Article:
A year ago, New Melones Reservoir was just a hair under a quarter of maximum capacity.
The next several months, however — through spring, into summer and then fall — would see storage levels drop so significantly, it looked more like a river than a lake.
The reservoir has crept back up to about the same level as it was last March, but the difference can be seen when you look to the hills and beyond.
Rain provides the immediate benefit, but the snow melt that will come after the rainy season ends will make all the difference, said Louis Moore, a deputy public affairs officer for the Bureau of Reclamation, which operates the reservoir.
In some places in the Sierra Nevada, snowpack is more than 100 percent of the historical average.
Joel Metzger, spokesman for the Calaveras County Water District, said with a couple more strong storms, the reservoir could reach 700,000 acre-feet before too long. That would be not quite one-third of its 2,400,000 acre-feet capacity.
If everything went well, with wet weather continuing into April, storage could reach 1 million acre-feet, or about 40 percent of capacity, he said.
He added the reservoir could get close to full if a number of massive storms entered the region, though he acknowledged that was unlikely.
Already, the artifacts and vegetation that had been revealed after decades underwater — like the old Parrotts Ferry Bridge — are being submerged once again.
The idea for New Melones as far back as the 1940s was primarily to build a dam on the Stanislaus River to impound water for flood control, but also for irrigating the fields of the Central Valley. Environmentalists protested.
The reservoir, they argued, would cover up whitewater rapids, but more importantly it would hide one of California’s — and in fact the West’s — deepest limestone canyons.
Nevertheless, the U.S. Army Corps of Engineers began construction on the dam in 1966, and the U.S. Bureau of Reclamation took over when work was finished in the late 1970s.
Protesters, including one man who chained himself to a rock, managed to prevent the lake from filling until 1983, when heavy rains and floods did the work the government could not push through.
Then came the drought of 1987 to 1992, dropping the water level so low, the old dam was visible.
In a history of the project done by the Bureau of Reclamation, officials say New Melones was “a case study of all that can go wrong.”
It is the last large dam built in California, and it is the fourth largest man-made lake in the state by volume.
Water released from New Melones flows to Lake Tulloch, which the Calaveras County Water District draws from to provide for thousands of customers in Copperopolis.
From there, it flows down the Stanislaus River, combining with the San Joaquin into the Sacramento-San Joaquin Delta and eventually to the Pacific Ocean.
“It is now clear that water availability for the New Melones Project is significantly different than expected,” the 1994 report by the Bureau of Reclamation said. It went on to say the project would likely never realize the potential planners had envisioned.
For the record books
That is where the lake remains today, locked in a five-year drought that reached a mere 13 percent capacity at its lowest this past year.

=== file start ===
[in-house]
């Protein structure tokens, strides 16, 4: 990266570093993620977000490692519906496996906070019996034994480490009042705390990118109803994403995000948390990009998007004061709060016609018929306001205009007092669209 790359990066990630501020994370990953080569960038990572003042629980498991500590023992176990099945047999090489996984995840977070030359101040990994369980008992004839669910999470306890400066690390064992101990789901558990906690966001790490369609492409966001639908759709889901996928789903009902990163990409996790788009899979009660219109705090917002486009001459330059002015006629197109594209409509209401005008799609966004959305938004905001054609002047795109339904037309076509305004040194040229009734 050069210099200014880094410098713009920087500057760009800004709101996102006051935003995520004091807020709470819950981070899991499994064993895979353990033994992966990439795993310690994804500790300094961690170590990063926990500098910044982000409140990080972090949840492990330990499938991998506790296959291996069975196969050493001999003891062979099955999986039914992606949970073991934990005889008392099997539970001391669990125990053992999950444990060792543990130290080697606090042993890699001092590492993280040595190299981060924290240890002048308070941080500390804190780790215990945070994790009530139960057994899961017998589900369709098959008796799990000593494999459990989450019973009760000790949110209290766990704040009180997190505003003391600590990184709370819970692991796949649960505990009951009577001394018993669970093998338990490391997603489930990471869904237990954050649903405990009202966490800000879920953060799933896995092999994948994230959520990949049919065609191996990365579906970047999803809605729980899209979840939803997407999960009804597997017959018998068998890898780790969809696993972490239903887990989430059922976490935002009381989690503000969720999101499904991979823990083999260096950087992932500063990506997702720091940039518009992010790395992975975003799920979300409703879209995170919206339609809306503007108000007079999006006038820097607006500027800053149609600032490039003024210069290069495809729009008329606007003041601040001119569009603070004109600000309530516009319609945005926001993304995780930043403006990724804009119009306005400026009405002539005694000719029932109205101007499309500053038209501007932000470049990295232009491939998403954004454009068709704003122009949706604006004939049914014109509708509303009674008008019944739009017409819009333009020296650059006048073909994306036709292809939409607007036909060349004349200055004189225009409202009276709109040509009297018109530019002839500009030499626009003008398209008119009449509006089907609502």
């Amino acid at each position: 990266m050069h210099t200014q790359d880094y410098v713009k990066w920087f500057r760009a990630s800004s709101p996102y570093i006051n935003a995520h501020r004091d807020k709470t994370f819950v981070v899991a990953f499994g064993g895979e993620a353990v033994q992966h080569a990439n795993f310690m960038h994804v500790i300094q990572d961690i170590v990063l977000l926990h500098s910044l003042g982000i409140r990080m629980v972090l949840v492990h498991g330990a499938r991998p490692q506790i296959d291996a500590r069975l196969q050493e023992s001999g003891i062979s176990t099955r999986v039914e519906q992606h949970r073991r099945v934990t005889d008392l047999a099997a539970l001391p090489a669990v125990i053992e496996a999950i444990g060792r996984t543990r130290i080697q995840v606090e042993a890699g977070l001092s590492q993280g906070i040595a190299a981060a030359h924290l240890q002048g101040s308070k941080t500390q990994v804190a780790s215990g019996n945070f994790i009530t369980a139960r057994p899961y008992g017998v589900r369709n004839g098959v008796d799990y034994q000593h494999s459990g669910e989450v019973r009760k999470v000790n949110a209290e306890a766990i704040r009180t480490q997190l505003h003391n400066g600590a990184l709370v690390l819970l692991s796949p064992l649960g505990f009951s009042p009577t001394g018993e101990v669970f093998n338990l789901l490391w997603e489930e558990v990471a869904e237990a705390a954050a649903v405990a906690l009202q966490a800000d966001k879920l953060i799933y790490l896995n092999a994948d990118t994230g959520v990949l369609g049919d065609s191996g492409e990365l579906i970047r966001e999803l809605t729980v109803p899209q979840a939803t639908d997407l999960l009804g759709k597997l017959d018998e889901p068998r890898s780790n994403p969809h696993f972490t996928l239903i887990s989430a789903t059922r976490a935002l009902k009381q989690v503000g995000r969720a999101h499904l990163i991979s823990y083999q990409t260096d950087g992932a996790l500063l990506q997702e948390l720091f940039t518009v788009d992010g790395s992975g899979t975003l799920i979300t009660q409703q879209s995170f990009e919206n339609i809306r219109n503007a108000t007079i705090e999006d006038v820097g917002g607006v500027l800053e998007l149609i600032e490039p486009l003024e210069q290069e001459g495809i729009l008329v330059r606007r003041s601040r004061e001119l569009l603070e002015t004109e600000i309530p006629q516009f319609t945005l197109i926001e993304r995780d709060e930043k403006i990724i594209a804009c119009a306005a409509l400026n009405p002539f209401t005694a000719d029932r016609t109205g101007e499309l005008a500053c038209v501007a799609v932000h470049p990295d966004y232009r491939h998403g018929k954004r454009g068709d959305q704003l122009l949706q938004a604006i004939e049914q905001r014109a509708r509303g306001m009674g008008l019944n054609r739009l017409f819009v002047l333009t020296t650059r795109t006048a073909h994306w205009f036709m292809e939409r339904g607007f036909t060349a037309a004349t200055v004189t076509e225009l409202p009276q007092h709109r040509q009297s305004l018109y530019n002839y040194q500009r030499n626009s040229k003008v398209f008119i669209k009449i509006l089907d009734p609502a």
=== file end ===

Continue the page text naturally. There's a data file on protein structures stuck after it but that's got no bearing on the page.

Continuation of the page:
As of Wednesday, the reservoir was at about 23 percent capacity, about 50,000 acre-feet less than exactly one year ago.
This year has offered a good turnaround, Louis Moore, a deputy public affairs officer for the Bureau of Reclamation, said.
At its worst, the storage levels were well below the 438,000 acre-feet storage-level limitations imposed in 1980 by the California State Water Resources Control Board.
It was not until the second-half of last month that the reservoir exceeded the storage limitations that were ultimately lifted in 1983, a flood year that saw the reservoir increase to 1.6 million acre-feet.
Moore said Wednesday, the reservoir is also saving quite a bit of water in the system. Data from the Bureau of Reclamation Monday indicated that the reservoir received inflows of 3,914 cubic-feet per second, with 27 cubic-feet per second going out. One day earlier, the reservoir received 6,112, with 204 outgoing.
“(There is) quite a disparity between what is coming in and what is going out,” Moore said.
Most larger reservoirs, like New Melones, release water to generate hydropower. Other stipulations that dictate water release include state and federal obligations, contract elevations, water-right obligations and fish needs.
Metzger, of CCWD, said while New Melones Reservoir is capturing a vast majority of water, the inflow and outflow can fluctuate pretty significantly.
“We’ve seen almost 7,000 cubic-feet per second for storms,” said Metzger, who works for a district that uses water released from New Melones.
Though New Melones is rising at a seemingly rapid rate, Metzger said storage levels are not rising nearly as fast as some of the other Northern California reservoirs.
Since the beginning of March, Shasta Lake, which can hold 4.5 million acre-feet, has increased almost 1.3 million acre-feet. Bureau of Reclamation data Monday showed the lake received an inflow of 43,965 cubic-feet per second — the lowest since March 10 — and released 1,262 cubic-feet per second.
“They have had much higher rains in the north and south,” Metzger said. “We haven’t had nearly as much precipitation.”
Lake Folsom, on the American River in Sacramento, Placer and El Dorado counties, was at 118 percent of its historical average and earlier this month opened its floodgates for the first time in four years.